YORK, Pa. – Glenn Taylor didn't know what to think when he saw flames shoot through the top of his front door Tuesday night.
A retiree in his 70s, his first instinct was to go get the fire extinguisher in the garage of his York Township, Pennsylvania, home and protect his wife, who is ill.
As he worked to snuff the fire that pushed through his entryway, a neighbor ran over with a garden hose to mitigate the damage Taylor couldn't see: a shrub and front porch in flames.
"If not for the neighbor who came over with the garden hose, it could've been a lot worse," said Nathan Tracey, chief of the Goodwill Fire Co. in York, Pennsylvania.
The fire was mostly out by the time firefighters arrived, he said, but not before it consumed a large bush, cracked a window, melted two porch lights and a doorbell, and damaged the front door, soffit and exterior moulding.
All of that damage was caused by the falling remnants of a neighbor's fireworks display, authorities said.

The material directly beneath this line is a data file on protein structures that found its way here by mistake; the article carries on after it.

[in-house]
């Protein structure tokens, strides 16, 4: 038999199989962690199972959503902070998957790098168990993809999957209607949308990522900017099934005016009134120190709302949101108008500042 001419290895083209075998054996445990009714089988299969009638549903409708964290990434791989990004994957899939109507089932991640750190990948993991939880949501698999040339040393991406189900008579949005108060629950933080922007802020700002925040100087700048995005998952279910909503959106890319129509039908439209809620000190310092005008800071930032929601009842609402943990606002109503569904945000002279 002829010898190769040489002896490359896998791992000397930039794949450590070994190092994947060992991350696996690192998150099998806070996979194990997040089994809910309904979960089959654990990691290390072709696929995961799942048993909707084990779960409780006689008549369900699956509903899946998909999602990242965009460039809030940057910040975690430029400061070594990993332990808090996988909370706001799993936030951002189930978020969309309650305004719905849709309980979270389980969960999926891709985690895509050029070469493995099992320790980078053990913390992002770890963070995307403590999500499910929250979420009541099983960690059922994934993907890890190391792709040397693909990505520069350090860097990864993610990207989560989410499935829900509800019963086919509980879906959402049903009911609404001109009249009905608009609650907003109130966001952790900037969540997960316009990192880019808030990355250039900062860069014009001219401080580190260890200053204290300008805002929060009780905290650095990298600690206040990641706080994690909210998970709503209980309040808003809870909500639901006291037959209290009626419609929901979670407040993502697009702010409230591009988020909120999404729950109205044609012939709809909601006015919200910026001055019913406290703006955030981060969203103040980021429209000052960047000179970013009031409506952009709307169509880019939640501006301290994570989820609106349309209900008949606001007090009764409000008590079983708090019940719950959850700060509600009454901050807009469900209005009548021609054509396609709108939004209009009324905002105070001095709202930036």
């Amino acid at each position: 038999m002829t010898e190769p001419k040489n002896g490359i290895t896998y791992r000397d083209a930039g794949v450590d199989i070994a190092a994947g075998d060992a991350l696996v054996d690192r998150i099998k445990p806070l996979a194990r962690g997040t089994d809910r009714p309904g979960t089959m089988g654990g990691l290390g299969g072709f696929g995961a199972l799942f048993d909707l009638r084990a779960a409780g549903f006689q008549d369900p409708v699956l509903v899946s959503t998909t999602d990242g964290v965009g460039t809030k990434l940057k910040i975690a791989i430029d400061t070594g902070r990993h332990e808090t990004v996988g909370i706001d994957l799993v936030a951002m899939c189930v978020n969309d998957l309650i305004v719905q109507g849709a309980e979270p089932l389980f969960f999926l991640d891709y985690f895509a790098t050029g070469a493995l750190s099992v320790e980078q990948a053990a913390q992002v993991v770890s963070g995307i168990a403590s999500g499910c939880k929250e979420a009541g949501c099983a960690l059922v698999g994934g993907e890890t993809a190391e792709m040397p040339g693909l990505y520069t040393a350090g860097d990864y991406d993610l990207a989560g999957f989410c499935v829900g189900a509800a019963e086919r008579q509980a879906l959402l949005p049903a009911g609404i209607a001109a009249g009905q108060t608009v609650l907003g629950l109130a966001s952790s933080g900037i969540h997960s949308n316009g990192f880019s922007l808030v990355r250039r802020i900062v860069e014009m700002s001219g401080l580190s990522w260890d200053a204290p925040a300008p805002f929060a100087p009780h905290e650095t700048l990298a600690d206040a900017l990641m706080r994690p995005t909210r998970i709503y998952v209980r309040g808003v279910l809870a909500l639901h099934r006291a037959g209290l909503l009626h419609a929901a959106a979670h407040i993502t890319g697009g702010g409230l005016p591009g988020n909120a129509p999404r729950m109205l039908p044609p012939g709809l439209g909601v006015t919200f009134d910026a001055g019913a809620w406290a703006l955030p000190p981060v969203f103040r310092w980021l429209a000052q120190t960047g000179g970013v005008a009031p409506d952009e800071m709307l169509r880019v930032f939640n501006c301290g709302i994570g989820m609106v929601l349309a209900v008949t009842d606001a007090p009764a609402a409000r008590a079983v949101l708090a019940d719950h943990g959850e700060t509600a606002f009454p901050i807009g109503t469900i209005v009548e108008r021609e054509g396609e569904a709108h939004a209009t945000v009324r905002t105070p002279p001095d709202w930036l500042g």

York Area Regional Police are investigating.
Taylor didn't want to comment much, noting that insurers and police are still investigating. Also, he doesn't think talking about what happened to his home will prompt change.
"The lawmakers made their decision, and we've gotta live with it," he said.
He was referring to a Pennsylvania law signed in October that allows people to buy bigger fireworks that shoot into the air with up to 50 milligrams of explosive material. Previously, the law allowed for only ground-based fireworks and sparklers.
What happened to Taylor's home is one of many reports in the region of fires caused by fireworks.
"There's definitely concern," Tracey said. "With the change in the law, you might have more users who aren't experienced, which can lead to some dangerous situations."
The law says fireworks need to be 150 feet from a residence. They were less than 70 feet from Taylor's home, authorities said.
No injuries were reported, Tracey said.
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